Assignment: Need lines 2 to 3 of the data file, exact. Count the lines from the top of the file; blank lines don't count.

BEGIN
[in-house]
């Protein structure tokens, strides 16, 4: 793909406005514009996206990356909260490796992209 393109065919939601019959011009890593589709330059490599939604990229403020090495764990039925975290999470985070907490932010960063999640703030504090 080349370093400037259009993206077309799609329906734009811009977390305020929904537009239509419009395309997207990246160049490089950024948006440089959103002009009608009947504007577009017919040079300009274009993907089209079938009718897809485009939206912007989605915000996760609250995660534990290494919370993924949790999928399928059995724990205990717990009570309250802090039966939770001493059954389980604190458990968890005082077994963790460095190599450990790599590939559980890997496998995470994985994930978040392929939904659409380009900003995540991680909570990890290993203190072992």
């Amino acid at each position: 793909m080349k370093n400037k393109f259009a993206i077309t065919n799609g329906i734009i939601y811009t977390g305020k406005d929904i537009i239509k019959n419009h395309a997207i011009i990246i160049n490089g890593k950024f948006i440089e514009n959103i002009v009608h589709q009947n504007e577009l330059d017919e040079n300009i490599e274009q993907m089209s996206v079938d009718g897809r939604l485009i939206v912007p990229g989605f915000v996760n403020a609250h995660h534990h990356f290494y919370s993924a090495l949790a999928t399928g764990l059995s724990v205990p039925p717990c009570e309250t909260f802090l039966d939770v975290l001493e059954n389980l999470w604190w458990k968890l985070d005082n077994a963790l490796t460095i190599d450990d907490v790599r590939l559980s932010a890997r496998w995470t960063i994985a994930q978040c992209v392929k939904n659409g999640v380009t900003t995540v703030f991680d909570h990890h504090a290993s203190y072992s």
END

């Protein structure tokens, strides 16, 4: 793909406005514009996206990356909260490796992209 393109065919939601019959011009890593589709330059490599939604990229403020090495764990039925975290999470985070907490932010960063999640703030504090 080349370093400037259009993206077309799609329906734009811009977390305020929904537009239509419009395309997207990246160049490089950024948006440089959103002009009608009947504007577009017919040079300009274009993907089209079938009718897809485009939206912007989605915000996760609250995660534990290494919370993924949790999928399928059995724990205990717990009570309250802090039966939770001493059954389980604190458990968890005082077994963790460095190599450990790599590939559980890997496998995470994985994930978040392929939904659409380009900003995540991680909570990890290993203190072992």
């Amino acid at each position: 793909m080349k370093n400037k393109f259009a993206i077309t065919n799609g329906i734009i939601y811009t977390g305020k406005d929904i537009i239509k019959n419009h395309a997207i011009i990246i160049n490089g890593k950024f948006i440089e514009n959103i002009v009608h589709q009947n504007e577009l330059d017919e040079n300009i490599e274009q993907m089209s996206v079938d009718g897809r939604l485009i939206v912007p990229g989605f915000v996760n403020a609250h995660h534990h990356f290494y919370s993924a090495l949790a999928t399928g764990l059995s724990v205990p039925p717990c009570e309250t909260f802090l039966d939770v975290l001493e059954n389980l999470w604190w458990k968890l985070d005082n077994a963790l490796t460095i190599d450990d907490v790599r590939l559980s932010a890997r496998w995470t960063i994985a994930q978040c992209v392929k939904n659409g999640v380009t900003t995540v703030f991680d909570h990890h504090a290993s203190y072992s």